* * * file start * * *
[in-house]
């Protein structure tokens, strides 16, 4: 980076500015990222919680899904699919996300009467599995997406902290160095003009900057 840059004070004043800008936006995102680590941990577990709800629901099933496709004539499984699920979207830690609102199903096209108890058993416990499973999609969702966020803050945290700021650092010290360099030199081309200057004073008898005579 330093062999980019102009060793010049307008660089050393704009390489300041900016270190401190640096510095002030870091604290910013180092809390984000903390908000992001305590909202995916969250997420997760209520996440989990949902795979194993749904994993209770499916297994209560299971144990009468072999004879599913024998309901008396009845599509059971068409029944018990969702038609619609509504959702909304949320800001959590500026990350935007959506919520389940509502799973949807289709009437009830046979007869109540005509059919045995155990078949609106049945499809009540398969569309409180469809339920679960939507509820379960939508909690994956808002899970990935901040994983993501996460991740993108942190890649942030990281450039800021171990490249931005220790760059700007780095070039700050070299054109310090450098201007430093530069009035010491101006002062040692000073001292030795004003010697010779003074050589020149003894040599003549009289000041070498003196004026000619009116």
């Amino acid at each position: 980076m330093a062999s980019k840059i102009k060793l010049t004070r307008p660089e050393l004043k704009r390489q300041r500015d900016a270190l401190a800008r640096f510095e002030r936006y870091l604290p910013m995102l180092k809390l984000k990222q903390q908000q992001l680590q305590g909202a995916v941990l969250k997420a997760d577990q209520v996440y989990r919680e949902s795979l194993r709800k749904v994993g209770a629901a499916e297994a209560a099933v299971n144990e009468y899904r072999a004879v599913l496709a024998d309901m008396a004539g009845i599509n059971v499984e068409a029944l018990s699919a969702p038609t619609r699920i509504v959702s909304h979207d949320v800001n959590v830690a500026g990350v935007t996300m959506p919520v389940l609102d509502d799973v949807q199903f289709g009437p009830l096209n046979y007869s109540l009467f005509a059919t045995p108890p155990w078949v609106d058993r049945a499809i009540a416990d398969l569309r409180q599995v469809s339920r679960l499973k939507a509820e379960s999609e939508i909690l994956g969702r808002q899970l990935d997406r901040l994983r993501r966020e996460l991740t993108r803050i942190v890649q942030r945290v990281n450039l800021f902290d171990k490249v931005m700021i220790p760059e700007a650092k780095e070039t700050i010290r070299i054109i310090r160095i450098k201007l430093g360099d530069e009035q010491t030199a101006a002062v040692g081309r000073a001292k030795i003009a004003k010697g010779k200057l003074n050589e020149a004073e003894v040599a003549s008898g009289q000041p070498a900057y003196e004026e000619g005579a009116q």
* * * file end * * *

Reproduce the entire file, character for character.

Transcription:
[in-house]
């Protein structure tokens, strides 16, 4: 980076500015990222919680899904699919996300009467599995997406902290160095003009900057 840059004070004043800008936006995102680590941990577990709800629901099933496709004539499984699920979207830690609102199903096209108890058993416990499973999609969702966020803050945290700021650092010290360099030199081309200057004073008898005579 330093062999980019102009060793010049307008660089050393704009390489300041900016270190401190640096510095002030870091604290910013180092809390984000903390908000992001305590909202995916969250997420997760209520996440989990949902795979194993749904994993209770499916297994209560299971144990009468072999004879599913024998309901008396009845599509059971068409029944018990969702038609619609509504959702909304949320800001959590500026990350935007959506919520389940509502799973949807289709009437009830046979007869109540005509059919045995155990078949609106049945499809009540398969569309409180469809339920679960939507509820379960939508909690994956808002899970990935901040994983993501996460991740993108942190890649942030990281450039800021171990490249931005220790760059700007780095070039700050070299054109310090450098201007430093530069009035010491101006002062040692000073001292030795004003010697010779003074050589020149003894040599003549009289000041070498003196004026000619009116």
């Amino acid at each position: 980076m330093a062999s980019k840059i102009k060793l010049t004070r307008p660089e050393l004043k704009r390489q300041r500015d900016a270190l401190a800008r640096f510095e002030r936006y870091l604290p910013m995102l180092k809390l984000k990222q903390q908000q992001l680590q305590g909202a995916v941990l969250k997420a997760d577990q209520v996440y989990r919680e949902s795979l194993r709800k749904v994993g209770a629901a499916e297994a209560a099933v299971n144990e009468y899904r072999a004879v599913l496709a024998d309901m008396a004539g009845i599509n059971v499984e068409a029944l018990s699919a969702p038609t619609r699920i509504v959702s909304h979207d949320v800001n959590v830690a500026g990350v935007t996300m959506p919520v389940l609102d509502d799973v949807q199903f289709g009437p009830l096209n046979y007869s109540l009467f005509a059919t045995p108890p155990w078949v609106d058993r049945a499809i009540a416990d398969l569309r409180q599995v469809s339920r679960l499973k939507a509820e379960s999609e939508i909690l994956g969702r808002q899970l990935d997406r901040l994983r993501r966020e996460l991740t993108r803050i942190v890649q942030r945290v990281n450039l800021f902290d171990k490249v931005m700021i220790p760059e700007a650092k780095e070039t700050i010290r070299i054109i310090r160095i450098k201007l430093g360099d530069e009035q010491t030199a101006a002062v040692g081309r000073a001292k030795i003009a004003k010697g010779k200057l003074n050589e020149a004073e003894v040599a003549s008898g009289q000041p070498a900057y003196e004026e000619g005579a009116q």